Virtually nowhere are you more at the mercy of a vendor than with router bits. So much is hidden and so little is visible that you have to rely upon the reputation and guarantee of the vendor. It is no longer even possible to use country of origin as a reliable indicator of quality.

For example, we have bits made in Israel, Italy, the United States, and Taiwan. All of these bits have carbide inserts that have been made either in Germany or the United States, their bearings come from Japan, and they were probably all ground on machines that came from Germany. Even the steel bodies might have come from a specialist supplier.

What an individual firm brings to the manufacturing process is bit design, knowledge of the type of carbide to use, fineness of finish (both in the sharpening process and in shank preparation) and the care with which the inserts are brazed onto the steel bodies. The same components are available to all; it is the method of combining them and finishing them that is unique to individual manufacturers.

It is exactly for these differences among firms that we buy bits from four different countries. American companies are generally the best in high-speed steel router bits. This seems to go hand-in-hand with the fact that the best high-speed steel twist bits are still made in the United States.

Solid carbide bits are common in fairly small sizes. Rather than brazing pieces of carbide on a steel body, it is more economical to grind a carbide rod to the shape required. But again, this is a specialty. There are very few firms (one of which is in Italy), that can do this economically to a high standard. Finally, for carbide insert router bits, there are good manufacturers in a number of countries and it boils down to price at the quality level you want. In our experience, we have found that the best price/quality combinations come from Israel, Taiwan, and the United States.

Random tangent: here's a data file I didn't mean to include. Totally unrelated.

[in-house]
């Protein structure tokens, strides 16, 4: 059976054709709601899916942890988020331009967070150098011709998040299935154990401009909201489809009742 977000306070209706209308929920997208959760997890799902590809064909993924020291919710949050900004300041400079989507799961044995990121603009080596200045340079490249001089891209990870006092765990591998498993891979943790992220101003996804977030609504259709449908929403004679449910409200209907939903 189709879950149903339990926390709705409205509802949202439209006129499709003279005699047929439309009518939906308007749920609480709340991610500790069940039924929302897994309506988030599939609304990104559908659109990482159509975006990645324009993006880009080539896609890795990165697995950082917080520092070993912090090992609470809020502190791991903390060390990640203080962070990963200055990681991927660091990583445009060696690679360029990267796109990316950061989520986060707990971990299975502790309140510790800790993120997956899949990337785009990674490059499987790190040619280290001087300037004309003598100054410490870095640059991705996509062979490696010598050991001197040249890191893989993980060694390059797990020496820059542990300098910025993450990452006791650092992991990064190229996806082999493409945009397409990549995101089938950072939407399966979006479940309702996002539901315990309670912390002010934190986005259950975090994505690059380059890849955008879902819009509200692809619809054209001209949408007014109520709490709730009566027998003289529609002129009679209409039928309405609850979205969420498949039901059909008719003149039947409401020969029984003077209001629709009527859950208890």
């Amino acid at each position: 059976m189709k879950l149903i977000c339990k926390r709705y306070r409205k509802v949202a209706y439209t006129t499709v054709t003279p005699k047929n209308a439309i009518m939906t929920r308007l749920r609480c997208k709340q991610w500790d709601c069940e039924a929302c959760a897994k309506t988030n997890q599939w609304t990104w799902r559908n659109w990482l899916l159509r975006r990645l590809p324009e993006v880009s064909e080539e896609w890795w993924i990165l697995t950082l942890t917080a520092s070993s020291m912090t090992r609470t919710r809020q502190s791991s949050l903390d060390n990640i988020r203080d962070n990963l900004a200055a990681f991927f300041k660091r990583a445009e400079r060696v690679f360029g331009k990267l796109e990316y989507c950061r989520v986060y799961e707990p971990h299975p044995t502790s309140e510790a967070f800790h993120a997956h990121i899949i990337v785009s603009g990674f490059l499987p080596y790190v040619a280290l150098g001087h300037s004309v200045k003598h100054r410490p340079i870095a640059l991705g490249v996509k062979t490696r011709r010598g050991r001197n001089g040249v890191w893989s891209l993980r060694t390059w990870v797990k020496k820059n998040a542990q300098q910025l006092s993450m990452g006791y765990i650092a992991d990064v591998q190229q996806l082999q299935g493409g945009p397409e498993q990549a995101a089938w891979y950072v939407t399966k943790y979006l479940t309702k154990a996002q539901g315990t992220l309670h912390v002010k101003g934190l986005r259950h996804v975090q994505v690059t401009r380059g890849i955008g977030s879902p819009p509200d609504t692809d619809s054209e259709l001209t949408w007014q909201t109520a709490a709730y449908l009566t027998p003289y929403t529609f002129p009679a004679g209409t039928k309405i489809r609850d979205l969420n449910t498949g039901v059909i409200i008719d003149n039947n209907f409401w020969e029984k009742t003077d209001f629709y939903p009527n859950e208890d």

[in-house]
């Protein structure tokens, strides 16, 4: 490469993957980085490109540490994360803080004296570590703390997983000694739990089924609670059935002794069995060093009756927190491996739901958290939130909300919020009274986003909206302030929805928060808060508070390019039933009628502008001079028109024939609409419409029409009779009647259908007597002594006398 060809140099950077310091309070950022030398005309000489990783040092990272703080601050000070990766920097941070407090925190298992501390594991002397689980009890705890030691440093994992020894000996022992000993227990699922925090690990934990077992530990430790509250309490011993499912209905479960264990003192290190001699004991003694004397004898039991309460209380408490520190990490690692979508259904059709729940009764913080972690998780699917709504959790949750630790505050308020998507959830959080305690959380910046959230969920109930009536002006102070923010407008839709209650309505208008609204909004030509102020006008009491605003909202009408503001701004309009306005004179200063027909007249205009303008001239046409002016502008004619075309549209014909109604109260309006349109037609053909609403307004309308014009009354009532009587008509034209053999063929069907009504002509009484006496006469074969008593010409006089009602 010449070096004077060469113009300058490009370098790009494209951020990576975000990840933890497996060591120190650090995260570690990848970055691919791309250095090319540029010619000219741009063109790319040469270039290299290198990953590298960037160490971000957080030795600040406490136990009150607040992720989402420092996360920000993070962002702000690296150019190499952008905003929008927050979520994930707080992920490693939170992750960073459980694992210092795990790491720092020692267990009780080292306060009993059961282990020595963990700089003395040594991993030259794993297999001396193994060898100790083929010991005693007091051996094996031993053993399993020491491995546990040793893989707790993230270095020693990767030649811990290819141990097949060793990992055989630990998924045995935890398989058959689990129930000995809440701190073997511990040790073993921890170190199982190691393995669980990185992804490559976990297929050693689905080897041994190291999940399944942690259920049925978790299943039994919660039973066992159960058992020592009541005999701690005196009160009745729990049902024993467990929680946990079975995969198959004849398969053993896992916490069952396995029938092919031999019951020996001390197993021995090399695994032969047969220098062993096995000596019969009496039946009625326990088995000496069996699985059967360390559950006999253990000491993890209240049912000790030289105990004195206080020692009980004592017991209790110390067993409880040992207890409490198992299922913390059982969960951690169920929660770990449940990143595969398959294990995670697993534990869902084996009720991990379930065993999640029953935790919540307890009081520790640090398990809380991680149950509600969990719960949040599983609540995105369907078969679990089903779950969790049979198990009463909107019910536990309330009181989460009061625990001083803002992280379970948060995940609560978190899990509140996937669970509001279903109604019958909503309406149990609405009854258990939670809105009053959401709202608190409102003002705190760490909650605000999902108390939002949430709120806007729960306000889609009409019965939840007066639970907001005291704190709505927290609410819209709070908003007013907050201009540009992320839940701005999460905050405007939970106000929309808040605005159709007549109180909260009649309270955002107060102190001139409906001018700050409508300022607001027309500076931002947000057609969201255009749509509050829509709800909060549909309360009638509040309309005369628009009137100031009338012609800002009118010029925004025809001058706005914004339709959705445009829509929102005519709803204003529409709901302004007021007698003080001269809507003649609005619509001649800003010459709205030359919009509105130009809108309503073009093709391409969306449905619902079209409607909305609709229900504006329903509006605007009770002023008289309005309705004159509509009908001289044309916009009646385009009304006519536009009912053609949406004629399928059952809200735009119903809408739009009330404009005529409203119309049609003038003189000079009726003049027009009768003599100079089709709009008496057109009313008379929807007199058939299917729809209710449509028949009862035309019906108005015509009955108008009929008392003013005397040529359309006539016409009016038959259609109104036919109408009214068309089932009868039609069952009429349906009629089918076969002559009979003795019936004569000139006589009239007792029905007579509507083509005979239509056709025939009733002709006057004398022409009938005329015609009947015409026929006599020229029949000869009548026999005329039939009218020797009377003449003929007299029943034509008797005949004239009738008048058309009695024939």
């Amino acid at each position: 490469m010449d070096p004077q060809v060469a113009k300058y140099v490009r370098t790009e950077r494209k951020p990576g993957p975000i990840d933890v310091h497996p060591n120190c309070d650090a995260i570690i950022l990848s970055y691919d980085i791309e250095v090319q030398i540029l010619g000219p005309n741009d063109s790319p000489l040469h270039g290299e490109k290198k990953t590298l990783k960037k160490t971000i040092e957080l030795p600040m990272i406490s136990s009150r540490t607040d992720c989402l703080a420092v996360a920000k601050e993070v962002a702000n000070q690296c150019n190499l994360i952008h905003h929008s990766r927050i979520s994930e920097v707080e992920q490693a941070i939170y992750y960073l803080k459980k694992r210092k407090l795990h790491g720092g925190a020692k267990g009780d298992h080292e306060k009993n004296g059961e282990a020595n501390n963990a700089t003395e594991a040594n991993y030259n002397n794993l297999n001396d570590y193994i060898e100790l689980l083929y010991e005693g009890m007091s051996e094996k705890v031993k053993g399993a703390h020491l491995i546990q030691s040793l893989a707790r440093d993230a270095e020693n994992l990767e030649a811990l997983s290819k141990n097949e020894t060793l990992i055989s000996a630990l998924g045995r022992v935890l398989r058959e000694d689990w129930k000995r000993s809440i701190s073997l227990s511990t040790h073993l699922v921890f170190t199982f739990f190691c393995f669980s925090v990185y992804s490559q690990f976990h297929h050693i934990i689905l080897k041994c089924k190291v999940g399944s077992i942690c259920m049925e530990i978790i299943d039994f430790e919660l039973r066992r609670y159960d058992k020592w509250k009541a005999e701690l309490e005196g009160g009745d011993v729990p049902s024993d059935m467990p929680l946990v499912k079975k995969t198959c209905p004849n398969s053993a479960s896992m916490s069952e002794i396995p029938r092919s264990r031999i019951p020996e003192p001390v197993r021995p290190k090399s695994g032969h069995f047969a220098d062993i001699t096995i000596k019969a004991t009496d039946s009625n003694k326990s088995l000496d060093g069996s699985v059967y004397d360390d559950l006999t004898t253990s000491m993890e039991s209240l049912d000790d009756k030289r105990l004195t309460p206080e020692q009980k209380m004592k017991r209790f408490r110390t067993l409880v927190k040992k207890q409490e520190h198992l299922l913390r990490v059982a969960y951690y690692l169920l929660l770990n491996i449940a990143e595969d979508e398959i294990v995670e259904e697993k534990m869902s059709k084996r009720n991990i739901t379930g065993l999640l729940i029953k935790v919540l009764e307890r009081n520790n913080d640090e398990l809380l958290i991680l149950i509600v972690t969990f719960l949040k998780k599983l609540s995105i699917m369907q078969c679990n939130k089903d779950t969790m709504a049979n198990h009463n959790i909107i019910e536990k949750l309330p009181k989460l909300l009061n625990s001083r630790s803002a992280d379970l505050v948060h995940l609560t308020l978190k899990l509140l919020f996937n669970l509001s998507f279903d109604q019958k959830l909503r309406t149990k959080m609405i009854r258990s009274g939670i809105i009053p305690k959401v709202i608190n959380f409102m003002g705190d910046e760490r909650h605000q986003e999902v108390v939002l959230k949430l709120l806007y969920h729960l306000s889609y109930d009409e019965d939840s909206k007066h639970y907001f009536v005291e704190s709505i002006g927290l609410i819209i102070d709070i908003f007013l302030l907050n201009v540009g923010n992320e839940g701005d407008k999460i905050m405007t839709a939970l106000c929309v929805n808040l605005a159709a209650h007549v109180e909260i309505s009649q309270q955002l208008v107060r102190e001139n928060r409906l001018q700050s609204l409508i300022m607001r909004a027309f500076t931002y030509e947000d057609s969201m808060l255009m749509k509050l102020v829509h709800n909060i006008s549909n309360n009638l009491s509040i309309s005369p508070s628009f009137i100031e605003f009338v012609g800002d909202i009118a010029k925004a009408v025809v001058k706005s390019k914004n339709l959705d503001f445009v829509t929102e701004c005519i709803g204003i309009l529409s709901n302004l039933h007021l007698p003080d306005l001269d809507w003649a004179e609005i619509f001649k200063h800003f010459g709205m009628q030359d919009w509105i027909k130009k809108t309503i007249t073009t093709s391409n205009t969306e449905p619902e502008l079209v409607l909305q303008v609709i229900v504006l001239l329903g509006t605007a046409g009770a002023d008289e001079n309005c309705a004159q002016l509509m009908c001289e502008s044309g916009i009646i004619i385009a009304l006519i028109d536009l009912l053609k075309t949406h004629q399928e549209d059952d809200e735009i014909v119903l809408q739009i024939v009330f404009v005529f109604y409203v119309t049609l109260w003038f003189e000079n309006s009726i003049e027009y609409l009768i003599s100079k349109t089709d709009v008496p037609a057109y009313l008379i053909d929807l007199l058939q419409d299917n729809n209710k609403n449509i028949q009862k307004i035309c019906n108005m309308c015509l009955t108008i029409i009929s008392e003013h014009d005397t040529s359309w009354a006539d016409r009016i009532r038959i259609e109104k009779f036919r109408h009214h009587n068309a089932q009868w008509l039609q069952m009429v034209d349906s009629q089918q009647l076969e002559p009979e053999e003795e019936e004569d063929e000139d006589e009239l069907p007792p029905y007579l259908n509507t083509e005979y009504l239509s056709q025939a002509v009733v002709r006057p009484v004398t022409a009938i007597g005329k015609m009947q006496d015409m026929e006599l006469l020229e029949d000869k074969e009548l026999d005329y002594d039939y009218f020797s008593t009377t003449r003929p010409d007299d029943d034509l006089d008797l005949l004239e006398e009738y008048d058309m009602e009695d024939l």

This is a fluid situation. It was not that many years ago that the Taiwanese could not make a decent router bit. It may only be a few years until this widely disseminated technology raises China or North Korea or Thailand to a quality level that makes them a world competitive supplier. Meanwhile, we watch, we analyze, we test, we decide, and we catalog the results.

It is nearly impossible for you as a buyer to determine anything about the quality of carbide or the quality of steel in a router bit by visual inspection. You are limited to inspecting the sharpness, the overall finish, and the brazing.


Sharpness

The sharpness of a router bit depends upon the grit of the diamond wheel used to form the cutting edge. 400x diamond is routinely used. A few manufacturers use 600x on the insert face and 400x on the profile. Both the profile and the insert face of our router bits have been ground with a 600x wheel. This gives an exceptionally keen edge. Much as you would with a chisel, you test the edge on a router bit by sliding it along your thumbnail. It should slide along smoothly and if the bit is rotated it should take a small shaving from the thumbnail. You should never accept a router bit that has a chip in the edge even if it is a very small chip.

Because router bits are sharpened in a jig that controls the relationship of the router bit to the diamond sharpening wheel, they are sharpened to a condition called "spark-out". This means that the sharpening wheel is moved over the router bit surface several times until it no longer cuts at all. This gives a much finer finish than a single pass. So, when you sharpen your bit, you should use at least a 1200x diamond hone if you want to replicate the finish that comes from a 600x wheel when ground to "spark-out". Because you will not be filing to "spark-out", you will leave a more highly serrated surface for a given grit size than a jigged grinding device would.